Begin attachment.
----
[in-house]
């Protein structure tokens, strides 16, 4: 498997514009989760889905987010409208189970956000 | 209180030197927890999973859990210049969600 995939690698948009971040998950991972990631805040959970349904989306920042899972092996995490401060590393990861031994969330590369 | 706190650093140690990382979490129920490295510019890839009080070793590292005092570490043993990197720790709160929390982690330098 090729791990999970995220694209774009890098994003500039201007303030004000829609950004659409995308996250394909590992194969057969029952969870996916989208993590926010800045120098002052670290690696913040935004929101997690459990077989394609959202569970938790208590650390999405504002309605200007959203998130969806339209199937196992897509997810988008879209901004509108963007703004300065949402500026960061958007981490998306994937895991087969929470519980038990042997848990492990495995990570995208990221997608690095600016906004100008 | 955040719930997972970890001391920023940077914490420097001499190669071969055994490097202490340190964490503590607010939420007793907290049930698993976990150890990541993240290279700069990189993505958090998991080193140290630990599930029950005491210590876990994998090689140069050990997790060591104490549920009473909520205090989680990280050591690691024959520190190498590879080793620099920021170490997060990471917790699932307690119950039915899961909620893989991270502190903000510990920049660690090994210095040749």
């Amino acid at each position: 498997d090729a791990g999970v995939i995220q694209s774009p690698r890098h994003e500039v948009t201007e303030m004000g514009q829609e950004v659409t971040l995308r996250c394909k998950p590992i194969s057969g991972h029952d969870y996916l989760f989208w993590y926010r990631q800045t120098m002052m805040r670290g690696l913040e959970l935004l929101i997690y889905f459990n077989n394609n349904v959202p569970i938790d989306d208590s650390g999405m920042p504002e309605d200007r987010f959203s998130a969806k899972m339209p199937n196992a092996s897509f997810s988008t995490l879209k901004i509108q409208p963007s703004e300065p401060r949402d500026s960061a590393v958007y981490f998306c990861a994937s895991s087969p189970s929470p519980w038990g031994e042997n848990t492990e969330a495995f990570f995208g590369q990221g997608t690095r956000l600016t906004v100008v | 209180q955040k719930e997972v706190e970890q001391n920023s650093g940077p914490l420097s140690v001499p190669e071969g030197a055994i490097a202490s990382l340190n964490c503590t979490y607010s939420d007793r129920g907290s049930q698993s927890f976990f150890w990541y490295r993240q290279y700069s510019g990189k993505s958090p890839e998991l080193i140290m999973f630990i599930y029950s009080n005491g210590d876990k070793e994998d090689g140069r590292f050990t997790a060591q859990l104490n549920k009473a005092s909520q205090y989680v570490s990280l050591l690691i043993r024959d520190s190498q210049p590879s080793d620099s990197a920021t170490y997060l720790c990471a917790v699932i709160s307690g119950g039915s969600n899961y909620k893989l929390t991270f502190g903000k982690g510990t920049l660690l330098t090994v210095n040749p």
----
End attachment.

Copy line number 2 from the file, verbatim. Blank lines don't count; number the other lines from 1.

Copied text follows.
């Protein structure tokens, strides 16, 4: 498997514009989760889905987010409208189970956000 | 209180030197927890999973859990210049969600 995939690698948009971040998950991972990631805040959970349904989306920042899972092996995490401060590393990861031994969330590369 | 706190650093140690990382979490129920490295510019890839009080070793590292005092570490043993990197720790709160929390982690330098 090729791990999970995220694209774009890098994003500039201007303030004000829609950004659409995308996250394909590992194969057969029952969870996916989208993590926010800045120098002052670290690696913040935004929101997690459990077989394609959202569970938790208590650390999405504002309605200007959203998130969806339209199937196992897509997810988008879209901004509108963007703004300065949402500026960061958007981490998306994937895991087969929470519980038990042997848990492990495995990570995208990221997608690095600016906004100008 | 955040719930997972970890001391920023940077914490420097001499190669071969055994490097202490340190964490503590607010939420007793907290049930698993976990150890990541993240290279700069990189993505958090998991080193140290630990599930029950005491210590876990994998090689140069050990997790060591104490549920009473909520205090989680990280050591690691024959520190190498590879080793620099920021170490997060990471917790699932307690119950039915899961909620893989991270502190903000510990920049660690090994210095040749």